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Q & A

Why can't he be there on time?

Q. My husband and I have a great marriage. Really, in five years of marriage, only one problem has been a perpetual struggle. While punctuality seems very important to me, my husband has no "internal clock". He wants to be on time, but he never is. I've tried just letting him be late—but it drives me crazy. It seems so disrespectful to others. I've tried helping him, but he reacts badly because I remind him of his overbearing mother. Besides, I hate nagging. We'd both like to see this problem resolved, but neither of us can find a solution.

A. You and your husband do have a great marriage. After five years, you have only one problem that's been a perpetual struggle—and it's a common personality difference that many couples encounter. Don't be discouraged; personality differences can become God-given opportunities for both of you to learn and grow.

You've already made two good discoveries. You've learned that what you've done so far hasn't worked, which puts you in a good position to try something new (since a good definition of crazy is "to find out what doesn't work and keep on doing it"). You've also learned what some people take years to learn: that nagging doesn't help. Here's our favorite definition of that unproductive pastime: "Nagging is like being nibbled to death by a duck."

So, instead of viewing your personality difference simply as a problem to solve, try to see it as an opportunity for growth, a chance to understand each other better, to increase your marital satisfaction, and to model to those around you the difference Christ can make in a relationship. After all, more important than the issue of being early or late is the challenge to handle your difference in a way that honors each other's uniqueness in the context of serving each other.

Here are a few practical suggestions. First, both you and your husband might want to read up on the subject of differences in marriage—both male and female differences and basic personality differences. It's easy to interpret your spouse's being late as thoughtlessness, laziness, and intentional disrespect. But more often than not, your spouse isn't trying to drive you crazy. Norm Wright and I (Gary) wrote a book called How to Bring Out the Best in Your Spouse; it might help you realize that some people are by nature more time- and schedule-conscious.

Next, you might try brainstorming, on paper, what each of you see as the implications of being late. How does being late affect your husband, yourself, your family, your friends? What does being late say to others about your respect, or lack of respect, for them? Is he comfortable with the negative messages being late can send? This could open up some good discussion.

Third, look for the exceptions. No one is late to everything all of the time. What's different when your husband is on time? For example, on days when he makes it to work on time, how is he motivating himself to get there? What is he doing on those days that could be put to use on other occasions?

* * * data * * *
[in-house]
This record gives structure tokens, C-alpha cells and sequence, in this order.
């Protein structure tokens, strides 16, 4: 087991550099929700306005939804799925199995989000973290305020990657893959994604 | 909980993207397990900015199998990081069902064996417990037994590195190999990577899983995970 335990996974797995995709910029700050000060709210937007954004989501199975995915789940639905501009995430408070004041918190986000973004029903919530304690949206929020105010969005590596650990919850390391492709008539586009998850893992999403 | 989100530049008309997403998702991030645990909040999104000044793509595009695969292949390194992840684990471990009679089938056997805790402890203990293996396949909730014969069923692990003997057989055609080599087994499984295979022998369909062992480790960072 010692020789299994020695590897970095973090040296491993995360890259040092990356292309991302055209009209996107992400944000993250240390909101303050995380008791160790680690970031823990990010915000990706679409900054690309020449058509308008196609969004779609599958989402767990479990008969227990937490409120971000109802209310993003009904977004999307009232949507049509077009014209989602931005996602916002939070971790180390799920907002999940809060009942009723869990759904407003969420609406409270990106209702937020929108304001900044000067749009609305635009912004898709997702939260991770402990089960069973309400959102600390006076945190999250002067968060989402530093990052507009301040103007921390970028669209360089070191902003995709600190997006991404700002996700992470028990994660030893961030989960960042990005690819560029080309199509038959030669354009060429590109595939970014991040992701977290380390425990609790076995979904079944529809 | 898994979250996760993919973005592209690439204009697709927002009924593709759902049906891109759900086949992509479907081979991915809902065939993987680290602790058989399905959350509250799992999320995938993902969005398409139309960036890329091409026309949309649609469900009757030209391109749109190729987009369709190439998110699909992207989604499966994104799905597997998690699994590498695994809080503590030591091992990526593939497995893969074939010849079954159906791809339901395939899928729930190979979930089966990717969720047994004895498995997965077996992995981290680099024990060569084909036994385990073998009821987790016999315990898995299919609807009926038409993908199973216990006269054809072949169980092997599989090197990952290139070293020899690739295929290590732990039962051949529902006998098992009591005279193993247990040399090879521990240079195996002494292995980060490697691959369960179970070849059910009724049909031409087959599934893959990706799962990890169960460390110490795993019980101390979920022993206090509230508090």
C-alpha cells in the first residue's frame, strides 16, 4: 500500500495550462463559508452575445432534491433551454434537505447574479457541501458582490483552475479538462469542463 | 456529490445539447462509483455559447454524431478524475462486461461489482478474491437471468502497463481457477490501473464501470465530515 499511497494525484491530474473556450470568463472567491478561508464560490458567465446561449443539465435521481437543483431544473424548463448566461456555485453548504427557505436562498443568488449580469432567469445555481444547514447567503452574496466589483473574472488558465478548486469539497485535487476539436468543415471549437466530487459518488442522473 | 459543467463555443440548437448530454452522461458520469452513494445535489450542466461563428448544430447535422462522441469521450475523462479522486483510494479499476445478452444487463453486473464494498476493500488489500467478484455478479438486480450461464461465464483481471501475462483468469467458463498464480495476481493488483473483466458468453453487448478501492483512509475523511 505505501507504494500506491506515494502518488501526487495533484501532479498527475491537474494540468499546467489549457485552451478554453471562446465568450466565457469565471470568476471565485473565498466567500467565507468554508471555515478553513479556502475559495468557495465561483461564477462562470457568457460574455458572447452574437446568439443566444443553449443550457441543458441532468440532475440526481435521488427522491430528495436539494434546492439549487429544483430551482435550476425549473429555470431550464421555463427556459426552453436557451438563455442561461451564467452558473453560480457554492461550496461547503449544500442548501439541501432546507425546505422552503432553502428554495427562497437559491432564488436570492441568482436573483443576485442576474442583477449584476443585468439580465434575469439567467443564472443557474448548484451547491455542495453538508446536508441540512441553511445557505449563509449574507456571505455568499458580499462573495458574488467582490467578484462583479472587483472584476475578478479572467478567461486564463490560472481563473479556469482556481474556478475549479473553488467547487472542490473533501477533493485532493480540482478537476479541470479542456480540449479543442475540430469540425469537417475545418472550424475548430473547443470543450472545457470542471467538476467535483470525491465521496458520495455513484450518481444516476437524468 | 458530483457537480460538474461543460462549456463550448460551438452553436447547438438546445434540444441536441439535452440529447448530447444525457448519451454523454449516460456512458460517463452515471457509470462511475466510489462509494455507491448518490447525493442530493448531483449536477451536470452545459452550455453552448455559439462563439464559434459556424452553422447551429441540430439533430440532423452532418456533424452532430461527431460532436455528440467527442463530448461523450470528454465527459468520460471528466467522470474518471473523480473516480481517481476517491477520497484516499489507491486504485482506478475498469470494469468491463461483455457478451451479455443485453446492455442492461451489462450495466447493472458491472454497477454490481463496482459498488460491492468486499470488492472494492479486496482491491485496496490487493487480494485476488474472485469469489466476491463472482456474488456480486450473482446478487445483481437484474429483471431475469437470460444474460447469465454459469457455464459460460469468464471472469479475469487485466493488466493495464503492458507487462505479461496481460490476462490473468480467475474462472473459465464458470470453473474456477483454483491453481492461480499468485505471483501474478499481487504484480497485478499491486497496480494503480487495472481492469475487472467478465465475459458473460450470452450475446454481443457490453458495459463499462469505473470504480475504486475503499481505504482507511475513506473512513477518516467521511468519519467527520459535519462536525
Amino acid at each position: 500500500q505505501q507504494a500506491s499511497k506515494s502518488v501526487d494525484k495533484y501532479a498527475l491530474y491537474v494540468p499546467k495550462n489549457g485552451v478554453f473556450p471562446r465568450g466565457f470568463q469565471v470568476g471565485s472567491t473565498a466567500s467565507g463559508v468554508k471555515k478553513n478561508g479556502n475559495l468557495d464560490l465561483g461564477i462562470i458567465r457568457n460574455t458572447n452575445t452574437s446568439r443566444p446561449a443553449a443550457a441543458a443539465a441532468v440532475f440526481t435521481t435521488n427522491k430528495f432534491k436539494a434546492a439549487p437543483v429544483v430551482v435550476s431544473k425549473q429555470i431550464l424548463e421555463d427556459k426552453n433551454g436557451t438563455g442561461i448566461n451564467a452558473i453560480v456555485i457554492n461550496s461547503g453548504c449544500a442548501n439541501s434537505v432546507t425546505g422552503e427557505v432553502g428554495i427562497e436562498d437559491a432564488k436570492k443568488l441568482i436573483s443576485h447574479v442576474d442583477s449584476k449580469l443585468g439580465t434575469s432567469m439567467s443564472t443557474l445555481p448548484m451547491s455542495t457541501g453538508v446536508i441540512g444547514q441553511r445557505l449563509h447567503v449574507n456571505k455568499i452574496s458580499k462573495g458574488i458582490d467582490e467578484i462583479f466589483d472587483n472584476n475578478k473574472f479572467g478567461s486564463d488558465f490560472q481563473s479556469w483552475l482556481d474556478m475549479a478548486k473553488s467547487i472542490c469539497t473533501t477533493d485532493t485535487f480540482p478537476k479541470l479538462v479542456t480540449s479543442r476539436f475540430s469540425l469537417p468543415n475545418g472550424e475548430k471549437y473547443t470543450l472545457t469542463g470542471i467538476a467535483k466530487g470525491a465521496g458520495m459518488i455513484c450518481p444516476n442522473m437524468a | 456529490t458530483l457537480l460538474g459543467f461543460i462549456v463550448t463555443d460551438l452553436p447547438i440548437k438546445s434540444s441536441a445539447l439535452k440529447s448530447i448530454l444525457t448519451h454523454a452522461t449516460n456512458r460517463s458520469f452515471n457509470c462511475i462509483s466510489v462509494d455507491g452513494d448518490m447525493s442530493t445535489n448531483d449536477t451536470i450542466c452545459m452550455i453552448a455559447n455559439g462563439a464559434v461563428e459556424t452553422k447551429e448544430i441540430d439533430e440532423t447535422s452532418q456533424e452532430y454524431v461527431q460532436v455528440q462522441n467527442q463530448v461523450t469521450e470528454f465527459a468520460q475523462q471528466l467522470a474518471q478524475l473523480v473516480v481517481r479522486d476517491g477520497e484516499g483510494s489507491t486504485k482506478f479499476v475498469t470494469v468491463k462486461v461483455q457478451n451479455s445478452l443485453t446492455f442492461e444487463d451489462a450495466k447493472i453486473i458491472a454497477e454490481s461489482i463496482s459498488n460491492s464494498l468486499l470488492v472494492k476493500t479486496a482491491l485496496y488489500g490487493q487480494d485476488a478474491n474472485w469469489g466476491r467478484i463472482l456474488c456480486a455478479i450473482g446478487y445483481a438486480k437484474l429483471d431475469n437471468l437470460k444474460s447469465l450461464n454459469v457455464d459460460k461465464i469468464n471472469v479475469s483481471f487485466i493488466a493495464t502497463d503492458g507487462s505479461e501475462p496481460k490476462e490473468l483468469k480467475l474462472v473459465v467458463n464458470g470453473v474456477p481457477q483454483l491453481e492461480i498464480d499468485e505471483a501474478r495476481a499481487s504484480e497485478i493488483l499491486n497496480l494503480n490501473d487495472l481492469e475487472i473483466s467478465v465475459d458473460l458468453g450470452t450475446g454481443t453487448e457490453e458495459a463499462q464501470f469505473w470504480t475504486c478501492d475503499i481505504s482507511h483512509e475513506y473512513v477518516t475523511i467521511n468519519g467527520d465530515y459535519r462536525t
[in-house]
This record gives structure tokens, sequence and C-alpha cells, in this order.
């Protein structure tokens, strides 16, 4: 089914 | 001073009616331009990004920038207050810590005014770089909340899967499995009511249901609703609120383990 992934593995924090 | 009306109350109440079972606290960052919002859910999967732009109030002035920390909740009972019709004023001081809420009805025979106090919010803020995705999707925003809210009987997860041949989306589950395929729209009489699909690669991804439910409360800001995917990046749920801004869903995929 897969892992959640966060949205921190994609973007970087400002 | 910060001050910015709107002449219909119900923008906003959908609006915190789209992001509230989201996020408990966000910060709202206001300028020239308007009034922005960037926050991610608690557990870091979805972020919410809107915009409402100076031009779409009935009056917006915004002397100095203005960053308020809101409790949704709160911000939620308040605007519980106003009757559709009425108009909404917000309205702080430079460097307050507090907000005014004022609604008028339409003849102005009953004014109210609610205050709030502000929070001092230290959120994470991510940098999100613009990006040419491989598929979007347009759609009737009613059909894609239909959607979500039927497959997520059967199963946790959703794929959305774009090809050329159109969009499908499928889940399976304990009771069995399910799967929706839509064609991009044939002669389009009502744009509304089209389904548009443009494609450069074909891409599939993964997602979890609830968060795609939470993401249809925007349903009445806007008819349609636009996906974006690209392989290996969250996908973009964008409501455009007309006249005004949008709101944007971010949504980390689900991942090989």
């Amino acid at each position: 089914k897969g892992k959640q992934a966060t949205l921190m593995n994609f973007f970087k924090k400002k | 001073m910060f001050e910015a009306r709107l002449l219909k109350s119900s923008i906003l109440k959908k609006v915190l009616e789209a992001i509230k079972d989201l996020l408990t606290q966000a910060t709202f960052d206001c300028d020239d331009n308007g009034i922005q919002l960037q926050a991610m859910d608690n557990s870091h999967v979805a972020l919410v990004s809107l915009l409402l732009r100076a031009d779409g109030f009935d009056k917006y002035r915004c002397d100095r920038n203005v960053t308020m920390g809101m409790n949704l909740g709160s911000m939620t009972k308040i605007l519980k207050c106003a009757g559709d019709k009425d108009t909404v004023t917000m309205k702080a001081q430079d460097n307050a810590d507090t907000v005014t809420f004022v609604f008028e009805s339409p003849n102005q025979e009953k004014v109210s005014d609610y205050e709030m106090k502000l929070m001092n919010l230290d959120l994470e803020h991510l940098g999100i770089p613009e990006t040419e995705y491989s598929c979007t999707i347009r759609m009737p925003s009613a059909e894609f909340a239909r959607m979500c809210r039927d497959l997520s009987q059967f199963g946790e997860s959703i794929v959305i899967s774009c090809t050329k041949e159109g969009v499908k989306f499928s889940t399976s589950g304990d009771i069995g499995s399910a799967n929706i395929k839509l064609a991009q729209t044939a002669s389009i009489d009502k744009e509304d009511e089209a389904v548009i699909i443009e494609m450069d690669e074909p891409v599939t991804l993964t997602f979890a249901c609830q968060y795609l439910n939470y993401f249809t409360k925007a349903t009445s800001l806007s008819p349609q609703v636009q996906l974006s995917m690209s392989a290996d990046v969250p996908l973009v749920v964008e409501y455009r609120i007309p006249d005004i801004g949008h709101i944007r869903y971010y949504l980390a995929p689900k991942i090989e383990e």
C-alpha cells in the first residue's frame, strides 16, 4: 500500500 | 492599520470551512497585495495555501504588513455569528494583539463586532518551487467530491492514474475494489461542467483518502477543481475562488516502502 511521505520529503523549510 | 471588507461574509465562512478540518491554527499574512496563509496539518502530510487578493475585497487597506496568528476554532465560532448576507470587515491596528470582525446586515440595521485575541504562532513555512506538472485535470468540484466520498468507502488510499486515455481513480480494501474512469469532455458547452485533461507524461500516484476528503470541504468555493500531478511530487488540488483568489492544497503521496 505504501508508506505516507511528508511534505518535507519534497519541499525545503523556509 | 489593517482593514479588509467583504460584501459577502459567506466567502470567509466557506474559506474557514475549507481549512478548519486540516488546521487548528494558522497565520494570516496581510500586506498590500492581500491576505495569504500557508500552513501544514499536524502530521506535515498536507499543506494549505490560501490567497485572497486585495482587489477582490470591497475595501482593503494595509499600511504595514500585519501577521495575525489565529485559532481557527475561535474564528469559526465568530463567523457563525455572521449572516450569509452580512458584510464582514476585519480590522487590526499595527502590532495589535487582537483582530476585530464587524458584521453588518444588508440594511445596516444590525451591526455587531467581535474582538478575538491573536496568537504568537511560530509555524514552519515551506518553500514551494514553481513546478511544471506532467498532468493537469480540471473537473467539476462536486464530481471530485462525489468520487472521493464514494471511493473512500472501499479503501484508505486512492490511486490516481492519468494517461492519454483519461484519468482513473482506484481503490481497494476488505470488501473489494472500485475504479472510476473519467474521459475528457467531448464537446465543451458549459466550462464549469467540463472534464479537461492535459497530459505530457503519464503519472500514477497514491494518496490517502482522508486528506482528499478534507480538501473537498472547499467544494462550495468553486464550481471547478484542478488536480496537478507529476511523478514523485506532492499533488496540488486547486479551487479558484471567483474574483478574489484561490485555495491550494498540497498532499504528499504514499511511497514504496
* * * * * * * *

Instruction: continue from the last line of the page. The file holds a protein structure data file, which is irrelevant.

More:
Fourth, don't fall into the all-or-nothing trap. Don't say, "If you can't be on time (to everything all of the time), then you must not really love me." That sets your husband up for a no-win situation and erects a wall where you want to build a bridge. Instead, identify your "big ticket" occasions—the times when it is most frustrating for you when he is late. Maybe it's Sunday mornings, getting to church on time. Or maybe it's weekday afternoons, when he's supposed to pick up the kids from school. Choose one or two specific occasions, and ask your husband to agree to work on being on time (or even ten minutes early) just for those times for the next month.

Finally, if you can do it lovingly, be on time yourself. One woman we know told her husband in a kind and positive way that because she valued being on time and also didn't want to coerce him, she'd be leaving for church at a certain time. She told him she'd love to go together, but that if he wasn't ready she'd save him a seat. At first he continued to be late, but she didn't make him pay for it; instead she made an extra effort to show him her love. In a matter of weeks, he was perpetually ready on time for church.

Keep working on this issue with a view to honor each other's uniquenesses. Your new patterns of listening and loving will demonstrate "I love you."

He's Such a Wet Blanket

Q. My husband will not do anything with me, except have sex. He won't take me out on a date, go for a drive in the car, go to the movies—nothing. We're young, and we live in Hawaii! But when I say I'd like to do something, he just says, "Go ahead." Sometimes I beg and he does go, but then he's such a wet blanket it would've been better just to leave him home. He wasn't like this before we got married. I have friends, but I want to do things with my husband. Can you help me?

A. Good for you. You haven't given up wanting to be with your husband. We hope that, despite your disappointment in his lack of get-up-and-go, you'll choose to communicate with him, encourage him, and affirm the good things you see in who he is and what he does. While it is appropriate and right for you to communicate your needs and desires and disappointments to him, you don't need to fall into the common trap of focusing on what isn't going well and ignoring what is. We've never worked with a man who has suffered from too much encouragement and affirmation.

Meanwhile, we'd encourage you to find a couple of friends who will agree to pray daily for you and your husband, praying especially that your discouragement will not lead to feelings of hopelessness and helplessness—because there are some potential solutions.